Fitness and Training

How to Get Started With Walking Workouts

You’re ready to start walking on a regular basis. So, is it as simple as getting out there and putting one foot in front of the other? While that is the heart of it, there are nuances about starting a walking program that will help ensure you do so safely and in a way that maximizes the benefits you get out of it.

“One of the great things about walking as a form of exercise is that almost everybody already walks. It’s just a matter of increasing the amount, and in most cases, the speed of your walking,” says walking coach Dave McGovern, 15-time US Champion racewalker and author of The Complete Guide to Competitive Walking, about making the common practice a workout.

Whether you’re physically active already or just starting out with exercise, here’s what you need to know about starting a walking program, including setting that right pace, safety must-knows, and putting together a training plan that’s right for you.
Pick Your Walking Pace
Every step you take counts toward your physical activity, says Amanda Paluch, PhD, an assistant professor at the University of Massachusetts Amherst, who researches physical activity, epidemiology, and kinesiology. However, increasing your walking pace and duration is how you can use walking to really boost your fitness.

She recommends aiming for moderate intensity, sometimes also called low-intensity steady-state (LISS) exercise: “This would be an effort where your heart rate and breathing is slightly elevated. A good gauge is you can talk, but cannot sing.”
One of the best things about walking workouts is that you don’t need any fancy clothing or gear. That said, shoes are one of the most important elements. “Although you won’t need special shoes for easier walks versus for more brisk walking, you should look for a low-heeled running shoe,” McGovern says.

A lower heeled shoe helps with your forward momentum. “Think racing flats rather than thicker-soled trainers,” he says. If you have knee or back issues, however, you may need more cushion than a low-heeled shoe will provide.If you have questions about what shoes are best for you, Carrie Boyle, a walking coach with the virtual walking program 99 Walks and an NASM-certified personal trainer, recommends going to your local running store, where an associate can assess your gait and help fit you with the appropriate shoe.

As for what clothes to wear: There’s no need to buy a new walking outfit — unless of course you want to because it feels inspiring or motivating, Boyle says. Otherwise, shop your closet, pulling items that fit the criteria of being comfortable, breathable, and able to be layered, depending on the weather. She likes cotton fabrics for their breathability.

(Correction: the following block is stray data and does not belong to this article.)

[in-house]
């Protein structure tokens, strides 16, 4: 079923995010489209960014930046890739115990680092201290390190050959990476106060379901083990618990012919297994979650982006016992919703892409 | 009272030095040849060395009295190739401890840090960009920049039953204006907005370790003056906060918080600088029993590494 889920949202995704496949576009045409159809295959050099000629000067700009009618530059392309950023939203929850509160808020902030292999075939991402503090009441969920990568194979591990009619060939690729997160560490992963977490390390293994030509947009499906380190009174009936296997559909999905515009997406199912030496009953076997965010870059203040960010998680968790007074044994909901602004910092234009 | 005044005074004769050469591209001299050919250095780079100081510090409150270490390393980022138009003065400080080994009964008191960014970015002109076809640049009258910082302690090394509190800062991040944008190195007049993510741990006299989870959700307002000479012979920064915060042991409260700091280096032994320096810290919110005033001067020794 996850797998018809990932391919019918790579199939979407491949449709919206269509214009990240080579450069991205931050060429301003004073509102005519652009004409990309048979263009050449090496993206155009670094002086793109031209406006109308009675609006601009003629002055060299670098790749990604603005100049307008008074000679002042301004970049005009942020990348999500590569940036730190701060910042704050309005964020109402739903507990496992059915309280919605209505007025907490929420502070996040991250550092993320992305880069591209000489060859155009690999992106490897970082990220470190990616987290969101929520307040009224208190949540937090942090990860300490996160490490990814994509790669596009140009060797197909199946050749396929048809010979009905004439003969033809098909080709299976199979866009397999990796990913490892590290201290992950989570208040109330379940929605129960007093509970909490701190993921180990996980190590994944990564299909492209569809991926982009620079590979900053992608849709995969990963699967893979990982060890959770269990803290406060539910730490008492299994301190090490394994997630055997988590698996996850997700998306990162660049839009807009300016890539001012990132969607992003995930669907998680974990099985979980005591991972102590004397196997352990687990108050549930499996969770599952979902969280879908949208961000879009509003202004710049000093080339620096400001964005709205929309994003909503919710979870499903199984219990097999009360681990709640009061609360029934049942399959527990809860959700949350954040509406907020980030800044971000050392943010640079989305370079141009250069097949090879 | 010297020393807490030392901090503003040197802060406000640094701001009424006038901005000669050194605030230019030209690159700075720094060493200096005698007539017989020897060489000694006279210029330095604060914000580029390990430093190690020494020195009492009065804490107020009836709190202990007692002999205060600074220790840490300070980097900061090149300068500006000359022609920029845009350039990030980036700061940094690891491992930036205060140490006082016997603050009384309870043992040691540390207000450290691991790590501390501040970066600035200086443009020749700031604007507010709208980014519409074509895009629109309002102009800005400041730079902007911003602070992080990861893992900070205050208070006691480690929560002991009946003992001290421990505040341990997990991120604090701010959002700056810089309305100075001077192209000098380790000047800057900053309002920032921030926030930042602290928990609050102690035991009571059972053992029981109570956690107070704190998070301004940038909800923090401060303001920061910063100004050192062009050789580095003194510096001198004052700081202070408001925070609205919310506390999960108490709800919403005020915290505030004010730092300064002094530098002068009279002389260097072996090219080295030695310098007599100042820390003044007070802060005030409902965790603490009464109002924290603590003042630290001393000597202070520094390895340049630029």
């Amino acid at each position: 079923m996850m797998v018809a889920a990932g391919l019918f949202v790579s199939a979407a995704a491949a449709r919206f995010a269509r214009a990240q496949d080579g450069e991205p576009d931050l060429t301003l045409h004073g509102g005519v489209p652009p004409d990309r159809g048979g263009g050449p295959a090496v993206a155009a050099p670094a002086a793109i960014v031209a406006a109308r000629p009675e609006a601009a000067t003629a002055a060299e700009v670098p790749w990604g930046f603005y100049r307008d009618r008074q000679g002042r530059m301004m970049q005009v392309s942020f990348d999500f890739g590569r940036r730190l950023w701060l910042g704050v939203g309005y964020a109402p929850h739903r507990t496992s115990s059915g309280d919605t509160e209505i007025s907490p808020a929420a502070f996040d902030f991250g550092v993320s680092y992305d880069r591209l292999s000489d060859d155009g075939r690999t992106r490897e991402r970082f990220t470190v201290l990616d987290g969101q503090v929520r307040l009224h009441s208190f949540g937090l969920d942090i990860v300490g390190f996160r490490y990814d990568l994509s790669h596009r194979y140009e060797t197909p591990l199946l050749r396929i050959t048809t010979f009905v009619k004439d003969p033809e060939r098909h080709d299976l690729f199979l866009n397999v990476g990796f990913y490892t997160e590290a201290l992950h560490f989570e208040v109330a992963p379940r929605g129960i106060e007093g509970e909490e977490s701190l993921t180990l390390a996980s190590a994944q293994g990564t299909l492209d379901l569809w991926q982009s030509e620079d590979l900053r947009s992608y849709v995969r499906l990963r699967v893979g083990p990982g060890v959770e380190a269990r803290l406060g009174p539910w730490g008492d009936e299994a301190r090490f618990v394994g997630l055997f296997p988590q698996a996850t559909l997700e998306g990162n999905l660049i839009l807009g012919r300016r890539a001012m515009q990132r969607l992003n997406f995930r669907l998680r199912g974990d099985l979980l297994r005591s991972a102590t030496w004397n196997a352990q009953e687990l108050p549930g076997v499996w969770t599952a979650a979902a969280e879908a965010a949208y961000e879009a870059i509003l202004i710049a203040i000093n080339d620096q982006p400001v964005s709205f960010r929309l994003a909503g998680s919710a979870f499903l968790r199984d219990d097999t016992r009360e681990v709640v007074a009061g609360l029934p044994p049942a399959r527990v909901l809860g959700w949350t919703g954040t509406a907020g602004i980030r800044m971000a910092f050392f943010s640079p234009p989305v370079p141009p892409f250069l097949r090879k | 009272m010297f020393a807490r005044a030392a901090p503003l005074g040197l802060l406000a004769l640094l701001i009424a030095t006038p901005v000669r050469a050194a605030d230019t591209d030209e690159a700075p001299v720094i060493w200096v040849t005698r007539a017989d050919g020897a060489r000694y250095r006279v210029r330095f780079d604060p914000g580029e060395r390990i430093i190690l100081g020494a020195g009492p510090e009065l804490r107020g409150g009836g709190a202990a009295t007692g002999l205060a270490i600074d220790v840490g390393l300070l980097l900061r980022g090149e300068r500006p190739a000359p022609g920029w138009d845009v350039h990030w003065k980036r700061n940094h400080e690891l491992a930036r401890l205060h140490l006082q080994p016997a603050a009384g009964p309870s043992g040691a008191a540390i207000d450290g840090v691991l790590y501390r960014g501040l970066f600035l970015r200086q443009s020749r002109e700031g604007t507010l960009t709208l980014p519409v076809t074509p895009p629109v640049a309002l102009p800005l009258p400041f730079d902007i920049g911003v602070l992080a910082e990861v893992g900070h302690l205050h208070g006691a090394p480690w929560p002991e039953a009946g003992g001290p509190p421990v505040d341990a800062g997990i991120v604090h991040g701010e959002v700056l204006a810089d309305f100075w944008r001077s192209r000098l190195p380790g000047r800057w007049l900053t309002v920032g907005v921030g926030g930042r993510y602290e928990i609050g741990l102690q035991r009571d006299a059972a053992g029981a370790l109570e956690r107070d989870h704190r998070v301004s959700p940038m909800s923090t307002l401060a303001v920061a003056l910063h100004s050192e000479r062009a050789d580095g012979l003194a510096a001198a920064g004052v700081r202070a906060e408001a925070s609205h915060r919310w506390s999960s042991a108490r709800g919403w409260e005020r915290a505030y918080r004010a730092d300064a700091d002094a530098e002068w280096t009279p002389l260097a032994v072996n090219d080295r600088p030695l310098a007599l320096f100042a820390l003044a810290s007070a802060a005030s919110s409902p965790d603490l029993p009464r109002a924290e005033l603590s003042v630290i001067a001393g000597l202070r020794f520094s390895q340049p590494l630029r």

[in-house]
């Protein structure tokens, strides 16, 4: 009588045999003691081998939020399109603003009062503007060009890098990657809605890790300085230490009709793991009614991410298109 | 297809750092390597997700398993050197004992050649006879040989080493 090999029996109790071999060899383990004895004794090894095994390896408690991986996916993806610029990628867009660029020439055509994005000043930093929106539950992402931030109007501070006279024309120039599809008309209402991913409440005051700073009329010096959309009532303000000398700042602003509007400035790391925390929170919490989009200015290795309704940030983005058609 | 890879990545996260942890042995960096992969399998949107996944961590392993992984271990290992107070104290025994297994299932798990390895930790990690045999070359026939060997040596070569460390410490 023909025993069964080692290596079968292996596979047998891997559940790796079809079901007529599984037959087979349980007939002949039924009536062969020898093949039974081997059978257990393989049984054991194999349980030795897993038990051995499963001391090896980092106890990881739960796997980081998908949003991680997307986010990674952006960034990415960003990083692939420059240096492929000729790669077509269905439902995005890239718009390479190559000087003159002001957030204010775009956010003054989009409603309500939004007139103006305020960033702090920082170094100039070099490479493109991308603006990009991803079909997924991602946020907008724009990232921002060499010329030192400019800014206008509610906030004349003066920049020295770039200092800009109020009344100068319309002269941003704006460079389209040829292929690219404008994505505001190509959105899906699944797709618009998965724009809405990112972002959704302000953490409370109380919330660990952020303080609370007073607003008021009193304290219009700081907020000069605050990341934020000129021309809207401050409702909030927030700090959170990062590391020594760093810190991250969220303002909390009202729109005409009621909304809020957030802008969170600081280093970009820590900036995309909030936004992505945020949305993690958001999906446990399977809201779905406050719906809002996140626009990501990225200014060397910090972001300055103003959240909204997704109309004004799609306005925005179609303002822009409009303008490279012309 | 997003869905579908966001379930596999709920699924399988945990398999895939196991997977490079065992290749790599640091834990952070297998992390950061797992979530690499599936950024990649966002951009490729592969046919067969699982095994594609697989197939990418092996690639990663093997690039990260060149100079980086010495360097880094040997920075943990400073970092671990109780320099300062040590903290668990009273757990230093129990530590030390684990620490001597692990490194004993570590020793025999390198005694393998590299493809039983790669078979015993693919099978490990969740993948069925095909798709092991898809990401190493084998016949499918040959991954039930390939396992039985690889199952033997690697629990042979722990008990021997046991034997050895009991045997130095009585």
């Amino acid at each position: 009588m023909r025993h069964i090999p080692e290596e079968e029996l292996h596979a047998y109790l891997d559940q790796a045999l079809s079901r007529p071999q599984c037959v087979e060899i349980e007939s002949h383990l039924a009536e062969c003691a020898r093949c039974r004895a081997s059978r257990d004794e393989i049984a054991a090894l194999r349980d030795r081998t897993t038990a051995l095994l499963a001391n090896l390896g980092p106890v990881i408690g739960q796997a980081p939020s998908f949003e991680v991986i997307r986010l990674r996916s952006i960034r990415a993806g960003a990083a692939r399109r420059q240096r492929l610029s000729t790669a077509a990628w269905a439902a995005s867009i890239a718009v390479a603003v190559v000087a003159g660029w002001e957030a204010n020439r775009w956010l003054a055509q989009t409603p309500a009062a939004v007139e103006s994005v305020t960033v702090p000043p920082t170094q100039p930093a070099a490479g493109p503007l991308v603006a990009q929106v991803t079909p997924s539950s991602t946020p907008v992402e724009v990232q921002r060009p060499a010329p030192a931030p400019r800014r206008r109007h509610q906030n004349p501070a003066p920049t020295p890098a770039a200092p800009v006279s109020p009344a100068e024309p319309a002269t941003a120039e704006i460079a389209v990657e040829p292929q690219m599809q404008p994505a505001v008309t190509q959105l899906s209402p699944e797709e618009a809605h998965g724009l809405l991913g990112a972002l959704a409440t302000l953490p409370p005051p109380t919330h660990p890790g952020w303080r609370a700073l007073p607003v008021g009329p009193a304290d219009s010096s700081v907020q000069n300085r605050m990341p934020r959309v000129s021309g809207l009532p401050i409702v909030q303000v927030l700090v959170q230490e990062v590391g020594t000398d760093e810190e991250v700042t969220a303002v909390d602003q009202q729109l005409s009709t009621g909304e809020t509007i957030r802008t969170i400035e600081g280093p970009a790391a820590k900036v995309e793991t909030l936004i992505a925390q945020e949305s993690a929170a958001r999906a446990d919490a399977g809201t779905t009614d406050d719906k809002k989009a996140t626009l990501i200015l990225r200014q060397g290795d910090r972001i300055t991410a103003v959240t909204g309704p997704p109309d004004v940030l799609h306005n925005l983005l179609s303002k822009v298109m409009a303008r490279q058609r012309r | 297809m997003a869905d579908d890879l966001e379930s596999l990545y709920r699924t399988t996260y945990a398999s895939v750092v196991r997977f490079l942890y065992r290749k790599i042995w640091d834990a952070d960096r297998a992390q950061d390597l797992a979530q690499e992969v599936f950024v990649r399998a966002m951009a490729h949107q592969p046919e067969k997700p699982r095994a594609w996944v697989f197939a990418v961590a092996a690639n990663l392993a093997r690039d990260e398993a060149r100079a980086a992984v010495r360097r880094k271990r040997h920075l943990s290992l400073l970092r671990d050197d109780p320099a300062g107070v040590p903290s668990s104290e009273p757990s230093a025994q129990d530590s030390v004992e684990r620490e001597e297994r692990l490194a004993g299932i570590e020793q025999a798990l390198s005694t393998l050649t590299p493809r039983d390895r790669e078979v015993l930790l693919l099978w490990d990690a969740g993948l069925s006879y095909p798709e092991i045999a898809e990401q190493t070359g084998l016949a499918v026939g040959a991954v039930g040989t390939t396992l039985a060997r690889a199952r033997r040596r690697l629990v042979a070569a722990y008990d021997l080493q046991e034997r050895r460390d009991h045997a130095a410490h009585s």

Tips for Staying Safe While Walking
Staying safe while on your walks is important. Here are five safety checks to make before every walk, according to McGovern:

Leave your earbuds at home. “I realize a lot of walkers like to listen to music while training,” McGovern says, adding that he discourages this when walking outdoors. “Being aware of your surroundings is critical to staying safe when training outdoors.” It’s distracting and more difficult to hear approaching cars, animals, or people, he says. If you rely on music for your motivation, consider using one earbud instead of two.

Walk in the correct direction. You’re not a car, you’re a person, so walk facing traffic, says McGovern.
Carry ID. McGovern likes the Road iD, a metal tag that you can customize to include info like your name, city, state, in-case-of-emergency contacts, allergies, and medical history, and attach to a band or a fitness tracker. Or slip your driver’s license in a running belt, secure pocket, or in your cellphone case.

Make your habits known. If someone’s home, mention the walking route you’re taking, and in general share with friends and family the routes you tend to walk. And, McGovern adds: “Avoid unpopulated areas, deserted streets, overgrown trails, and unlit streets.
Make yourself visible. If you walk before dawn or during or after dusk, wear reflective clothing or shoes, says McGovern. You can also purchase light-up vests and armbands for high visibility. At any time of day, it’s a good idea to wear bright colors so you’re more visible to drivers, bikers, and others on your routes.

Source: everydayhealth